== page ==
What’s the problem with today’s electric cars? They are very fast, do not consume that much power and can large distances on a single charge. However, the real problem is that they still take quite some time to get charged. Renault now is saying that in the future we will not have to charge our electric cars at all (amost). Wouldn’t that be nice?
As you probably guessed by now, this idea is related to wireless charging technology. It is not exactly new, although not many cars have that feature and infrastructure is scarce. It can be very quick though and very convenient. For example, you could just leave your car on a driveway with all electronic hidden underneath the pavement and just walk away – your car would be ready for you to go to work the next day. Or electric cars could come to a specialized charging place and drive through it slowly, while getting charged.
Renault, Qualcomm Technologies and Vedecom partnered together to develop a high-tech solution to electric car charging. What they created and tested is a dynamic wireless electric vehicle charging track, which charges the vehicles as they drive over it. What is unique about it is that it can charge vehicles driving at the speeds of up to 100 kilometres per hour. So this technology could be used in some streets in the city, where most electric vehicles are going to live anyway. Partners already built a 100 metre stretch of road using this technology.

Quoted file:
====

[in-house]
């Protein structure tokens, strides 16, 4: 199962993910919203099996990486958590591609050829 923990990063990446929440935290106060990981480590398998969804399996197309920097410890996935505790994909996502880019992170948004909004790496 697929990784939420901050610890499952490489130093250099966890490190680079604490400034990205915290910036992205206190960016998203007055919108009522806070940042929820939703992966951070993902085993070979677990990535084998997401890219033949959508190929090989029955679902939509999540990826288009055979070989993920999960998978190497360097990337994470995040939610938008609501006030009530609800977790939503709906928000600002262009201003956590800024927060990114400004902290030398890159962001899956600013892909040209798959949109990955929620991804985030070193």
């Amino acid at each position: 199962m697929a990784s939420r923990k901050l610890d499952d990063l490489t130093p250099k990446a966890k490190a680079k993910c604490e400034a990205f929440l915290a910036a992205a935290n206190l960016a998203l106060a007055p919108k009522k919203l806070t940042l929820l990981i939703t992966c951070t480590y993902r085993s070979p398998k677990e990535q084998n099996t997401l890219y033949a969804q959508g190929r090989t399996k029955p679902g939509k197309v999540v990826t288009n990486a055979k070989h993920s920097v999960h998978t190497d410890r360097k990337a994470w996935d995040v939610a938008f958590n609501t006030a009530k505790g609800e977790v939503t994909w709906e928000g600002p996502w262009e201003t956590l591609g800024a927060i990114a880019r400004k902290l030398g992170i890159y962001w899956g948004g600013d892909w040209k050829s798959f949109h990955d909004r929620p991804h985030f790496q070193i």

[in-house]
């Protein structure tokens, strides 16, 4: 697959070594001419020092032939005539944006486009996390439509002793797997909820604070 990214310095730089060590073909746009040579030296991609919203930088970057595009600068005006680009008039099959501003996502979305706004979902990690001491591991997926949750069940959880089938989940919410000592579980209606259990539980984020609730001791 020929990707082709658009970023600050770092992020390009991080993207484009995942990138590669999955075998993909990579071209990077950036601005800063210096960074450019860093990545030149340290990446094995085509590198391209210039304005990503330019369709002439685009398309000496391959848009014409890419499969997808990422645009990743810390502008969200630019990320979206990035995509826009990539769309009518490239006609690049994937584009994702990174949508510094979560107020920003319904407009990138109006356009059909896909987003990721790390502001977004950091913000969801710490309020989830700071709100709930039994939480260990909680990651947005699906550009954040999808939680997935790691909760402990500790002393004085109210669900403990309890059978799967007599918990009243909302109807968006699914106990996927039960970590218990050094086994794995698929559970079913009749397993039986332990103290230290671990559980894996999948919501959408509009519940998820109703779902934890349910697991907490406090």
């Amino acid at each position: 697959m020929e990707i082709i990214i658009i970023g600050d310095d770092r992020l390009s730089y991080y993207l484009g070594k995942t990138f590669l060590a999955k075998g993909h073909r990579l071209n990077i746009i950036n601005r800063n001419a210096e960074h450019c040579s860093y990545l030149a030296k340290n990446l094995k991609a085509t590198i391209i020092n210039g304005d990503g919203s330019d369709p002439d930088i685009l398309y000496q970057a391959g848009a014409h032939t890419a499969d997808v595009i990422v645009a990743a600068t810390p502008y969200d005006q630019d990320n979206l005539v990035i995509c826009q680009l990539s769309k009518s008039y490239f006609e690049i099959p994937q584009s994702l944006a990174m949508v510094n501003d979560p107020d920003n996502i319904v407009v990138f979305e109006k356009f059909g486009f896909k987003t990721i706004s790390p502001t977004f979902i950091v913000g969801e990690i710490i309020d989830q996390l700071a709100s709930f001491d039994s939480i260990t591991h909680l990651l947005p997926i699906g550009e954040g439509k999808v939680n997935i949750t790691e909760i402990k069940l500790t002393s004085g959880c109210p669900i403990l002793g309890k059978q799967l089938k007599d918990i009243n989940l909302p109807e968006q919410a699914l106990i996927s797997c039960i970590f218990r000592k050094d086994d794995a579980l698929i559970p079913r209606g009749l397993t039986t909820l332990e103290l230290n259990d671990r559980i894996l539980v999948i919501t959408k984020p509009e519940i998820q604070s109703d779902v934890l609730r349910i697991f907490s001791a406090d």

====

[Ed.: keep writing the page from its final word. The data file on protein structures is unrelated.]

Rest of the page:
Renault Kangoos Z.E. was used for the tests. It is a small commercial van, using the basic powertrain from the Renault Zoe (and Nissan electric vehicles for that matter). It also had to be modified – it received a flat coil system, which allows charging its batteries wirelessly. In a production vehicle it would not compromise interior space or passenger comfort. It would also be completely safe.
Renault thinks that in the near future charging electric cars using a plug will be history. You would drive normally on your daily commute and your car would simply charge by driving over certain streets. And not even at low speeds. However, no one knows yet if this system is feasible and cost-effective. Who would pay for electricity used to run the system, maintenance and service? Would these strong magnetic fields damage consumer electronics in the car?
These are the questions that must be answered before the project is taken too far. EU is investing in research and development and many car manufacturers are interested too. Wireless charging will definitely provide the biggest share on energy needed by electric vehicles, but so far it is not clear what is the best way to introduce it to the city infrastructure.
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